A few years back I had called on a fellow landlord who was known for selling off properties and providing owner financing too. Now I knew he had problem tenants in a property but also knew the area was appreciating rather rapidly and it was in my main target neighborhood. I wasn’t sure how long I’d own the property but had a plan of flipping the property for a profit and providing the seller with the opportunity to obtain better collateral by allowing the substitution of collateral on the existing loan.
So we agreed on a sales price of $60k with $13K down and the remainder financed at 8% on a 30 year amortization and a 5 year balloon. That comes out to a monthly principal and interest payment of $347.78/month. Now I suspected that the home was occupied by drug dealers and was working on the most efficient way of moving them out when I received the call from the property manager whom managed the property for the seller and who I elected to handle -at least until the occupants were removed. I hadn’t owned the property two weeks when I was advised the police had done a raid, the entrance doors were busted down, premises vacated, and how I wanted to handle it. I went to inspect and secure the premises. Problem number one removed.
I then gauged the markets and up-fitted the property into a better than rent ready condition; however, not a full retail rehab deal. The goal was to target this house towards an entry level home buyer that was looking for an affordable well priced (discounted) home for the neighborhood. So $15k in improvements latter the home was sold via word of mouth to Realtor’s with one bringing in a buyer at $105k. Not a bad day huh?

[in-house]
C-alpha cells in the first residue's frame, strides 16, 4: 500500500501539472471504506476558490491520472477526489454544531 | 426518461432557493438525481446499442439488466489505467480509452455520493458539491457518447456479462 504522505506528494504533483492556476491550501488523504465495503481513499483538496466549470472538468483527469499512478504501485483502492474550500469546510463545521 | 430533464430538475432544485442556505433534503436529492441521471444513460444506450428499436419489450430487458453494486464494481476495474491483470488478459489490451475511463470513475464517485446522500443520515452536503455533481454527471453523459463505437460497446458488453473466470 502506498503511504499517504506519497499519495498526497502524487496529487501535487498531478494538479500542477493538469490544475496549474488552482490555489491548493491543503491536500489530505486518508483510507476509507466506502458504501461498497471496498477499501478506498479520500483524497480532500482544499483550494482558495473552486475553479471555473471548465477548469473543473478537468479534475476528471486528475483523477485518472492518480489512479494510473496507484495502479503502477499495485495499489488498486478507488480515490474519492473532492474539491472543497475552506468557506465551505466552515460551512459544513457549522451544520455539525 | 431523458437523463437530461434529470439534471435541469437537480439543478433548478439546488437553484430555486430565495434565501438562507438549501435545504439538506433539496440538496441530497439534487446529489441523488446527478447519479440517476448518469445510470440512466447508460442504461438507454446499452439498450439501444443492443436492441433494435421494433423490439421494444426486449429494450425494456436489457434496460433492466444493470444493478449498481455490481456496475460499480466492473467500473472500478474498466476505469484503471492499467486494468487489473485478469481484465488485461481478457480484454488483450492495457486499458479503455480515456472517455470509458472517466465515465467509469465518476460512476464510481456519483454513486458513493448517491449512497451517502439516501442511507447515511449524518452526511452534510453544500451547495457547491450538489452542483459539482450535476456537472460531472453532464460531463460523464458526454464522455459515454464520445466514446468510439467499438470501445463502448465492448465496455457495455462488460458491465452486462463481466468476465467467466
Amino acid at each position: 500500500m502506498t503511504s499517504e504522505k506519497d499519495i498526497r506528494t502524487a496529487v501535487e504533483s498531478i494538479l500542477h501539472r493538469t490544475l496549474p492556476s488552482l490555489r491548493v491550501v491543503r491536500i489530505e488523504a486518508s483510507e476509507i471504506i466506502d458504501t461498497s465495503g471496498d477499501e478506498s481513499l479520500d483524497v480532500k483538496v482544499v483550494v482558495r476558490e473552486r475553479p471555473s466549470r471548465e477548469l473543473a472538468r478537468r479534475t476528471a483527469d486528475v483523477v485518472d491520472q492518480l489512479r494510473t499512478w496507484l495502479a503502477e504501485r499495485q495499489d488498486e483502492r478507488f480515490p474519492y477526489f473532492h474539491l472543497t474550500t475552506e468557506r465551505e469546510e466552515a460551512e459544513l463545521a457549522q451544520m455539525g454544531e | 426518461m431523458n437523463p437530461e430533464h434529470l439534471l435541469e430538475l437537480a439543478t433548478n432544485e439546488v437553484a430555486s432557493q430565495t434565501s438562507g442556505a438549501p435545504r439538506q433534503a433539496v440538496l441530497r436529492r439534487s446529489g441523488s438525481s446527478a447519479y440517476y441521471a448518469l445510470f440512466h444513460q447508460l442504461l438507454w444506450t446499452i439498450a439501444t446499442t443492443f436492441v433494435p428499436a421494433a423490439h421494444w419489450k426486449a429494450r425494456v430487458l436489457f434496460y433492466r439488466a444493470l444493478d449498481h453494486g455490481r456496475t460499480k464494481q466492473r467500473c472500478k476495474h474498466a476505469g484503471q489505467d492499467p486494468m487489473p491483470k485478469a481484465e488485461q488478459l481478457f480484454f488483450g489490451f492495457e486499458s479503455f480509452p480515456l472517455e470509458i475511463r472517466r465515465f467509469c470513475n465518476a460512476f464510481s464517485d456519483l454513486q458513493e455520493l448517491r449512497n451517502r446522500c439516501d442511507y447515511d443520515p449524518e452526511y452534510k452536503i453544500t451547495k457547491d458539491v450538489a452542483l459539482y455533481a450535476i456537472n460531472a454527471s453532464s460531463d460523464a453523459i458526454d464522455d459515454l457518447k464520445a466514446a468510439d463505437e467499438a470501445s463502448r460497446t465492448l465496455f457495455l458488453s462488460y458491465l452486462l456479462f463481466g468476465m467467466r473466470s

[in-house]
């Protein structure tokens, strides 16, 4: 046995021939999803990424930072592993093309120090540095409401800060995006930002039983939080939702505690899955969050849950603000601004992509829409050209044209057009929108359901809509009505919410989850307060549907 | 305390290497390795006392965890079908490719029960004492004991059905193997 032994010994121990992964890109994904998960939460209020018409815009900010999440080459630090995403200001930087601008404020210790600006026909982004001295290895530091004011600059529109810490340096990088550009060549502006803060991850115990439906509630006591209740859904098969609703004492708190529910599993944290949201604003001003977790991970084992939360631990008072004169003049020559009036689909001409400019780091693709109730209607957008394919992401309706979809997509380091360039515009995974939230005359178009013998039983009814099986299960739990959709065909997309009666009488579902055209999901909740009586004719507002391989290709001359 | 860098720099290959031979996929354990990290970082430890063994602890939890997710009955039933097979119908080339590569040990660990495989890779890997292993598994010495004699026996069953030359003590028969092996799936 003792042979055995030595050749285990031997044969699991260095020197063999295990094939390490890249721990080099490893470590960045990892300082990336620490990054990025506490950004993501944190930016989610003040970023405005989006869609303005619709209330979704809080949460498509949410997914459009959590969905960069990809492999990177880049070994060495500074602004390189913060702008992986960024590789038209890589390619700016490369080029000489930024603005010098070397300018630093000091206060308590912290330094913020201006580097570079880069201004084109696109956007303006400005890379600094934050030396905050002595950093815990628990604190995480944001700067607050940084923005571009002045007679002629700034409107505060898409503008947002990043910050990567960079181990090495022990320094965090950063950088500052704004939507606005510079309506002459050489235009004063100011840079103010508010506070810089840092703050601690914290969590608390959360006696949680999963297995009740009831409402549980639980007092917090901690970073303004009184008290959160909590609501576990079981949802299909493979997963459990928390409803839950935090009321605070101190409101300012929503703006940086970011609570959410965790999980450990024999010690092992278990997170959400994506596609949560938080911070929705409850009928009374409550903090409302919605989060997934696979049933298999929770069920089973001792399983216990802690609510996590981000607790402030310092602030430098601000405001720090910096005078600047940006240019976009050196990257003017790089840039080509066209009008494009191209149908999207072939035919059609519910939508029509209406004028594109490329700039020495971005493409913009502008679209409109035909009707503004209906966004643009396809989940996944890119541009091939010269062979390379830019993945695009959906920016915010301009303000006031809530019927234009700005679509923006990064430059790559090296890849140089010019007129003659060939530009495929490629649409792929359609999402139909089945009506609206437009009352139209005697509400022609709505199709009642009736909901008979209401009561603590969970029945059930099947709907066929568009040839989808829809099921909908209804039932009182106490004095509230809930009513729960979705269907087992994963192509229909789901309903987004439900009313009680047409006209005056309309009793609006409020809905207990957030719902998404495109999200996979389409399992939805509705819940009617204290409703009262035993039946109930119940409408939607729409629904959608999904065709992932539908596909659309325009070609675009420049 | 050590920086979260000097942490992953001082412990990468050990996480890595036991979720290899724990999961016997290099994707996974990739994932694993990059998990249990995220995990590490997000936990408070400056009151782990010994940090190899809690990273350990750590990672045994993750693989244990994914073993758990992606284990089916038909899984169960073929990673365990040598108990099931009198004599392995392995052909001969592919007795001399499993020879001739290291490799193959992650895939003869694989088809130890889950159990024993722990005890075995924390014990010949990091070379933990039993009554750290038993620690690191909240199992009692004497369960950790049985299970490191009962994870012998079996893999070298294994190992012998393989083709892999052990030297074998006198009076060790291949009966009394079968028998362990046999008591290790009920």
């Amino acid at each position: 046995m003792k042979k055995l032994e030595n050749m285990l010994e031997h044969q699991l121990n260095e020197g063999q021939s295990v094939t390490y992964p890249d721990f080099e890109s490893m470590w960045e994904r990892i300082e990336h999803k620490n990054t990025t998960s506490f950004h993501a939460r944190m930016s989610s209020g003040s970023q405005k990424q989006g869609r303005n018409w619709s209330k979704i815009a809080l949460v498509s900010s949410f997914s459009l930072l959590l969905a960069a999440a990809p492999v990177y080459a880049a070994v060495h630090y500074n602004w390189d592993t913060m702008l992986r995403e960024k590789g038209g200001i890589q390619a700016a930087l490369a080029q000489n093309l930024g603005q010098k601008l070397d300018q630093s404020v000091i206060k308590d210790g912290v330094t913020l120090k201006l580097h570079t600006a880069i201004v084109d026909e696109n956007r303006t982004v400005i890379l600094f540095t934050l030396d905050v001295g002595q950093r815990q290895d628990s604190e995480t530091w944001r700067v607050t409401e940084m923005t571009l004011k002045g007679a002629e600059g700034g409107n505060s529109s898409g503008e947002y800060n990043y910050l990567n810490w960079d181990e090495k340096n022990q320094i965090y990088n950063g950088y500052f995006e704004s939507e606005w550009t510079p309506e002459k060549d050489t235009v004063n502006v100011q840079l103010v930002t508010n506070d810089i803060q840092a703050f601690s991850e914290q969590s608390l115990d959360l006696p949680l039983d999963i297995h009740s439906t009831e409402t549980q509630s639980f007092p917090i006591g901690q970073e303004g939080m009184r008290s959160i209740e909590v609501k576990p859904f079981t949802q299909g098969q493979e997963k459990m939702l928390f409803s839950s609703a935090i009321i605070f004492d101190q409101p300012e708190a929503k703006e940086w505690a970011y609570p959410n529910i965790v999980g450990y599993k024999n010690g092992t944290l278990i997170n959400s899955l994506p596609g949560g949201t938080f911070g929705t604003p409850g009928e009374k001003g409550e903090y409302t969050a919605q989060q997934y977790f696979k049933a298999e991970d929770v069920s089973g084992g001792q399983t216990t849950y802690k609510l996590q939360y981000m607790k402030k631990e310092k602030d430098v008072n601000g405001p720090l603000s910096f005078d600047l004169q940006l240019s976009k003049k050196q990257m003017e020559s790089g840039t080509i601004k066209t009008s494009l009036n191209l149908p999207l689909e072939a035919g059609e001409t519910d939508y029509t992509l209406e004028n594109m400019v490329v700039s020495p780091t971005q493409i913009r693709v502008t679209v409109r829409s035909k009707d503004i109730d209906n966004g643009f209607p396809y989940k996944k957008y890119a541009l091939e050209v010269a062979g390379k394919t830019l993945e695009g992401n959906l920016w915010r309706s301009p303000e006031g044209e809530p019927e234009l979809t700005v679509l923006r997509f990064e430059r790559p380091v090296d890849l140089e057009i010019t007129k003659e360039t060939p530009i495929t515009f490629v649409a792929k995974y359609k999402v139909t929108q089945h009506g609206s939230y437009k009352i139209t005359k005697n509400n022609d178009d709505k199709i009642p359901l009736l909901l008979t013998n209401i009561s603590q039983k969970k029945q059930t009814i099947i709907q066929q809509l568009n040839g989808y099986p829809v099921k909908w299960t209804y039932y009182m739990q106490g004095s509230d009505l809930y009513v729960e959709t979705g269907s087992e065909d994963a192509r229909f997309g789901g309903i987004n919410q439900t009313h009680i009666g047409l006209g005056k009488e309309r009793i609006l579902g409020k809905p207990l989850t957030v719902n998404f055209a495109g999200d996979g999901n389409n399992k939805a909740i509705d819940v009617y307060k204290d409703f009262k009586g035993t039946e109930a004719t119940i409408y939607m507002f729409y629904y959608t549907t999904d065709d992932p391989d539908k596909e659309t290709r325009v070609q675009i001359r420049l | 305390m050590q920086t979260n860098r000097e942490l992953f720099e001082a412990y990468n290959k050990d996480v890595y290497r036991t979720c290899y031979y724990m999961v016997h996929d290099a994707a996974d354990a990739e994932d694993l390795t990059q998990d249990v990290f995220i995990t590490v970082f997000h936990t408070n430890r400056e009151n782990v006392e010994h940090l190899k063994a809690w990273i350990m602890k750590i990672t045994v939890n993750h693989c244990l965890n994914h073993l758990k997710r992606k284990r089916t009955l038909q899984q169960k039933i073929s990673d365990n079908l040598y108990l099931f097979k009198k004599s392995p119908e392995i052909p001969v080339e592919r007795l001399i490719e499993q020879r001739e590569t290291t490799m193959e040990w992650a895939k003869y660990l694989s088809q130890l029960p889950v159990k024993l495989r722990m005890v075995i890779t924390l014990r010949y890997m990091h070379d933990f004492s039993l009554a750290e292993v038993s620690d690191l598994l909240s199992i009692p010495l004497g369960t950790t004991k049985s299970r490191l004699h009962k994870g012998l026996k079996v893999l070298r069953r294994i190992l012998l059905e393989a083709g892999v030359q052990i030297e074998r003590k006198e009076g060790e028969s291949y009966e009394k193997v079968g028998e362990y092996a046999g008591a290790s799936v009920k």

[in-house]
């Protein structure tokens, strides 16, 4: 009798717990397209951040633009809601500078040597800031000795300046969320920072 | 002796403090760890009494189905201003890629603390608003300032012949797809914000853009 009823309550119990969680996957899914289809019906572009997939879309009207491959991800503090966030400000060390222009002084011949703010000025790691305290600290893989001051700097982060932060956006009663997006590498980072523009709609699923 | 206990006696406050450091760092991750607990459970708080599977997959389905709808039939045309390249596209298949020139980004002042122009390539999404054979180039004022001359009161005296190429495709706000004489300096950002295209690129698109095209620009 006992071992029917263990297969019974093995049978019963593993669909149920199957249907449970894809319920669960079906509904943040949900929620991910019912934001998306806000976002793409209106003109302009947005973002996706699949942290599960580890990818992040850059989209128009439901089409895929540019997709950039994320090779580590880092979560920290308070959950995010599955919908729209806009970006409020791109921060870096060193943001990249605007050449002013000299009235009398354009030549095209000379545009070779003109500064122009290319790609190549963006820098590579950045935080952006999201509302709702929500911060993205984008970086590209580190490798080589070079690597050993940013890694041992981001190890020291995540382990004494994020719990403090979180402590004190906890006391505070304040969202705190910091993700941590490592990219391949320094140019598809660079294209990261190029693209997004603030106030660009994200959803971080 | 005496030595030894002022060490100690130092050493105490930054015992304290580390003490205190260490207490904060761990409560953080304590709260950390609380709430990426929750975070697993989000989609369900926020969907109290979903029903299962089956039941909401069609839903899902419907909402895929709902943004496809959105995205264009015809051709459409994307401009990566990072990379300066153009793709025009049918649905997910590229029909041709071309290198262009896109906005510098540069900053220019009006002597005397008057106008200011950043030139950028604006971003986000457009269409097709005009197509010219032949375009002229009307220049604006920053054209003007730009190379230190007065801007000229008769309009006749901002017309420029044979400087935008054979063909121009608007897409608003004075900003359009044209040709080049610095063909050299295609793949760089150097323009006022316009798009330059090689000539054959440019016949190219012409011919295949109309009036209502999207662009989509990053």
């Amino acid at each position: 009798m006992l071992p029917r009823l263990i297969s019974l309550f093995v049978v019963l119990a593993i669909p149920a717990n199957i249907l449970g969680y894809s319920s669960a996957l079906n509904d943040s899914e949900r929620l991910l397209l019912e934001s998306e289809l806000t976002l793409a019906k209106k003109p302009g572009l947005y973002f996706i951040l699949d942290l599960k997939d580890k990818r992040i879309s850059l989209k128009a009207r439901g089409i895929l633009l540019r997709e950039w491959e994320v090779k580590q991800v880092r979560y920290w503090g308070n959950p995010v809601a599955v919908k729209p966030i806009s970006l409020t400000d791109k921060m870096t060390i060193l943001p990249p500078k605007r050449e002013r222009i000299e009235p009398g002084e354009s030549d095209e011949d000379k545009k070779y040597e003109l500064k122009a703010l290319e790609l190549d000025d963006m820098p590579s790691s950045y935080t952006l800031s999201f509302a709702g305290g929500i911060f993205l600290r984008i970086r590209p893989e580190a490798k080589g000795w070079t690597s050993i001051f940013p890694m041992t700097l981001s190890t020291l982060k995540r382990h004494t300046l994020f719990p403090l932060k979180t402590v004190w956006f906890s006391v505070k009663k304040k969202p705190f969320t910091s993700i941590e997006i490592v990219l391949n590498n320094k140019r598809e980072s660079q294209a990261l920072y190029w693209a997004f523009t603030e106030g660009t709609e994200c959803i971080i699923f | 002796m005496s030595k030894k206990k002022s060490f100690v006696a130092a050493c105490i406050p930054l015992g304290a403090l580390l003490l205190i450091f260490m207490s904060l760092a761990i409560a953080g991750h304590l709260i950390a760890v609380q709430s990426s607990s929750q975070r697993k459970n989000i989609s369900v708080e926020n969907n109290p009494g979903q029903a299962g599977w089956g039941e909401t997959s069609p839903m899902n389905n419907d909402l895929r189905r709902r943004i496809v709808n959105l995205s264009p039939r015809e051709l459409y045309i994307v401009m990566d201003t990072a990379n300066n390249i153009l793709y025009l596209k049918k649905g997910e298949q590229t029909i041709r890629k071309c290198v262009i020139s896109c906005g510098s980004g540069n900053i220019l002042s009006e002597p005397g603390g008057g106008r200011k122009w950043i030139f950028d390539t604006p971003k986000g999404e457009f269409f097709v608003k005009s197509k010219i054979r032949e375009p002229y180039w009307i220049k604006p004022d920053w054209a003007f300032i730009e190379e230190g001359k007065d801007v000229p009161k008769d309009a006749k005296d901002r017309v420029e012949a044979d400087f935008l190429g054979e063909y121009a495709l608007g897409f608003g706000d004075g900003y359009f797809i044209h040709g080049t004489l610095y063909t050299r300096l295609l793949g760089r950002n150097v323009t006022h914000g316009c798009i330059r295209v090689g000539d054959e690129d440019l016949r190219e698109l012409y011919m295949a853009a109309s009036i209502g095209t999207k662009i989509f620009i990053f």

During the coarse of the 7 months I owned the property, my owner financed lender was receiving his payment every month -3 to 5 days early. If you’ve read some of my other owner (or private money) financing stories such as, Creative Financing, I stress treating your lenders (especially individual lenders) with complete 100% professionalism. Eliminate the worry of when the payments are coming. Be proactive if changes to the plan occurs. Protect that investor.
Because this lender provides opportunity to creatively take down and control real estate. The number #1 issue in real estate is financing. You’d be surprised how much opportunity a private lender can provide you by treating the relationship with 100% ethical, fiduciary, and moral respect. I guarantee you that any private lender can provide much more than what you have now if you follow these basic tenets.